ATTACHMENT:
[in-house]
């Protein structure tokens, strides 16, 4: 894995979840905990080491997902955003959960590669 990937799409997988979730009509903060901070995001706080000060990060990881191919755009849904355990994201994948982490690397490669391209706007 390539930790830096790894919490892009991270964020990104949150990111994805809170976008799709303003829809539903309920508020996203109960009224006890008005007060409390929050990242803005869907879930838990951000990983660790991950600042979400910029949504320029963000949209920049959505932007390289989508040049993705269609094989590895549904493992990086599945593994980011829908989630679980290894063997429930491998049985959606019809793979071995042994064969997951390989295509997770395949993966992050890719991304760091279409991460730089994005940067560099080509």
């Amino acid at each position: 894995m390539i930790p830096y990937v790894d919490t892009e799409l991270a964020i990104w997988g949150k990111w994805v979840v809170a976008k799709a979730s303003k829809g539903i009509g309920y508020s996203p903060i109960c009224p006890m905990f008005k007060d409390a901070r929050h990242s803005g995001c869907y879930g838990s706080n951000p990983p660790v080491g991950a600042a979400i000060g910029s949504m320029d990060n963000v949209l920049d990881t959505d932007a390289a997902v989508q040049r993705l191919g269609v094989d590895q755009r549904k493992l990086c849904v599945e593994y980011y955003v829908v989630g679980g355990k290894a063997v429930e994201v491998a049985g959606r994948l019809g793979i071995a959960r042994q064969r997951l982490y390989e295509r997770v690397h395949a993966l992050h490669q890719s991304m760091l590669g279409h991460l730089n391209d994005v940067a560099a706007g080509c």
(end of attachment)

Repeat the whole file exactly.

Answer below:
[in-house]
């Protein structure tokens, strides 16, 4: 894995979840905990080491997902955003959960590669 990937799409997988979730009509903060901070995001706080000060990060990881191919755009849904355990994201994948982490690397490669391209706007 390539930790830096790894919490892009991270964020990104949150990111994805809170976008799709303003829809539903309920508020996203109960009224006890008005007060409390929050990242803005869907879930838990951000990983660790991950600042979400910029949504320029963000949209920049959505932007390289989508040049993705269609094989590895549904493992990086599945593994980011829908989630679980290894063997429930491998049985959606019809793979071995042994064969997951390989295509997770395949993966992050890719991304760091279409991460730089994005940067560099080509």
């Amino acid at each position: 894995m390539i930790p830096y990937v790894d919490t892009e799409l991270a964020i990104w997988g949150k990111w994805v979840v809170a976008k799709a979730s303003k829809g539903i009509g309920y508020s996203p903060i109960c009224p006890m905990f008005k007060d409390a901070r929050h990242s803005g995001c869907y879930g838990s706080n951000p990983p660790v080491g991950a600042a979400i000060g910029s949504m320029d990060n963000v949209l920049d990881t959505d932007a390289a997902v989508q040049r993705l191919g269609v094989d590895q755009r549904k493992l990086c849904v599945e593994y980011y955003v829908v989630g679980g355990k290894a063997v429930e994201v491998a049985g959606r994948l019809g793979i071995a959960r042994q064969r997951l982490y390989e295509r997770v690397h395949a993966l992050h490669q890719s991304m760091l590669g279409h991460l730089n391209d994005v940067a560099a706007g080509c």